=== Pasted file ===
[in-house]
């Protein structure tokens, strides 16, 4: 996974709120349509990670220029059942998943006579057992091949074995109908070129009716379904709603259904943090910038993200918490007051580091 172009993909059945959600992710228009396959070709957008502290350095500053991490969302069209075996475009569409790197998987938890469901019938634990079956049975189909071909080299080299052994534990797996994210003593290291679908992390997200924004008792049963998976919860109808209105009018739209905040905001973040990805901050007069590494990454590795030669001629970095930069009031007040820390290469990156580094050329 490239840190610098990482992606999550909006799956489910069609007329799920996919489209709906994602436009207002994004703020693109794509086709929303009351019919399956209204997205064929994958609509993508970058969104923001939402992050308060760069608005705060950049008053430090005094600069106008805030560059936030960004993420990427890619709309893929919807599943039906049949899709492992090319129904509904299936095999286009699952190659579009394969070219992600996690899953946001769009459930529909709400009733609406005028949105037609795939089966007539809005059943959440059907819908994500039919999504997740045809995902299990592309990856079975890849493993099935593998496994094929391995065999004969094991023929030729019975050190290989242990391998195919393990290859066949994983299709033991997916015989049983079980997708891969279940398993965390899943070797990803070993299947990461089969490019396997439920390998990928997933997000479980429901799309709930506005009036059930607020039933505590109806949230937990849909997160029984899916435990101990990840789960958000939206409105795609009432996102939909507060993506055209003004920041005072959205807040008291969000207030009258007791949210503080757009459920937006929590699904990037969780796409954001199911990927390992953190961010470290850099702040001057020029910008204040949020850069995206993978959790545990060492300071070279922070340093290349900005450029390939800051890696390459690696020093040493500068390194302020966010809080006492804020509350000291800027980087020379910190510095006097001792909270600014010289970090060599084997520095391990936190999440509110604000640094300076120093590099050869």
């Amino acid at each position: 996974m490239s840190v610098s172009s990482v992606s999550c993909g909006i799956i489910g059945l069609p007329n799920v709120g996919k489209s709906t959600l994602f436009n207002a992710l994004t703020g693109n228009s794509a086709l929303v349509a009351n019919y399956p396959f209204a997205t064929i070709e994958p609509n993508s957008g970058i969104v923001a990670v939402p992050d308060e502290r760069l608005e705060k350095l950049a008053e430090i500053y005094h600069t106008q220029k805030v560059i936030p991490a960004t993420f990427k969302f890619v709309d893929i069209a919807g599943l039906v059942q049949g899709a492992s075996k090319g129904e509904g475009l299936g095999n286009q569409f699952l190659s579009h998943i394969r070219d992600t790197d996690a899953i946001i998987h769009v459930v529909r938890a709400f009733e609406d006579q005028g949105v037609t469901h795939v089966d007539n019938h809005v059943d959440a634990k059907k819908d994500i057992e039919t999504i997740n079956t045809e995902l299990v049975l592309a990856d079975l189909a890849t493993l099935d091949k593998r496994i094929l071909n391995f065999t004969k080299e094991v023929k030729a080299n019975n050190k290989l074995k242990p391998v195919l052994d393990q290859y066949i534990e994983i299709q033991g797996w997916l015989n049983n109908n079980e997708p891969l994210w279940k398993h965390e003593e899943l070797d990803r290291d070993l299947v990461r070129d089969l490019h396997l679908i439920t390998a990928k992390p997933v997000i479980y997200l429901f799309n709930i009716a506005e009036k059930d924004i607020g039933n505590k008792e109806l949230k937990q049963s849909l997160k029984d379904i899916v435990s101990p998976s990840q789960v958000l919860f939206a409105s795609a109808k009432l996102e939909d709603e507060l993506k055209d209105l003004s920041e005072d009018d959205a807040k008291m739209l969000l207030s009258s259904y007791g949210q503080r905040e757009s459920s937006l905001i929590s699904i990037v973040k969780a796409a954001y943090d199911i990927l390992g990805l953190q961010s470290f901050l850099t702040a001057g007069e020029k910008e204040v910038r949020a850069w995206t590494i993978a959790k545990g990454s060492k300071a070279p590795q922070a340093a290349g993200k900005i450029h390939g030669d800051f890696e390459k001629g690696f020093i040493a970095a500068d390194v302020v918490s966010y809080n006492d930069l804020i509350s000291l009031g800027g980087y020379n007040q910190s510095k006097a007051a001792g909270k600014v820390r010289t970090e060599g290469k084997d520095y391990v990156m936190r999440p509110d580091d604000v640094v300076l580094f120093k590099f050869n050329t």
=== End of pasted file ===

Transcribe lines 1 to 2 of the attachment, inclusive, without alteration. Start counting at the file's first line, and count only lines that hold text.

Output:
[in-house]
């Protein structure tokens, strides 16, 4: 996974709120349509990670220029059942998943006579057992091949074995109908070129009716379904709603259904943090910038993200918490007051580091 172009993909059945959600992710228009396959070709957008502290350095500053991490969302069209075996475009569409790197998987938890469901019938634990079956049975189909071909080299080299052994534990797996994210003593290291679908992390997200924004008792049963998976919860109808209105009018739209905040905001973040990805901050007069590494990454590795030669001629970095930069009031007040820390290469990156580094050329 490239840190610098990482992606999550909006799956489910069609007329799920996919489209709906994602436009207002994004703020693109794509086709929303009351019919399956209204997205064929994958609509993508970058969104923001939402992050308060760069608005705060950049008053430090005094600069106008805030560059936030960004993420990427890619709309893929919807599943039906049949899709492992090319129904509904299936095999286009699952190659579009394969070219992600996690899953946001769009459930529909709400009733609406005028949105037609795939089966007539809005059943959440059907819908994500039919999504997740045809995902299990592309990856079975890849493993099935593998496994094929391995065999004969094991023929030729019975050190290989242990391998195919393990290859066949994983299709033991997916015989049983079980997708891969279940398993965390899943070797990803070993299947990461089969490019396997439920390998990928997933997000479980429901799309709930506005009036059930607020039933505590109806949230937990849909997160029984899916435990101990990840789960958000939206409105795609009432996102939909507060993506055209003004920041005072959205807040008291969000207030009258007791949210503080757009459920937006929590699904990037969780796409954001199911990927390992953190961010470290850099702040001057020029910008204040949020850069995206993978959790545990060492300071070279922070340093290349900005450029390939800051890696390459690696020093040493500068390194302020966010809080006492804020509350000291800027980087020379910190510095006097001792909270600014010289970090060599084997520095391990936190999440509110604000640094300076120093590099050869």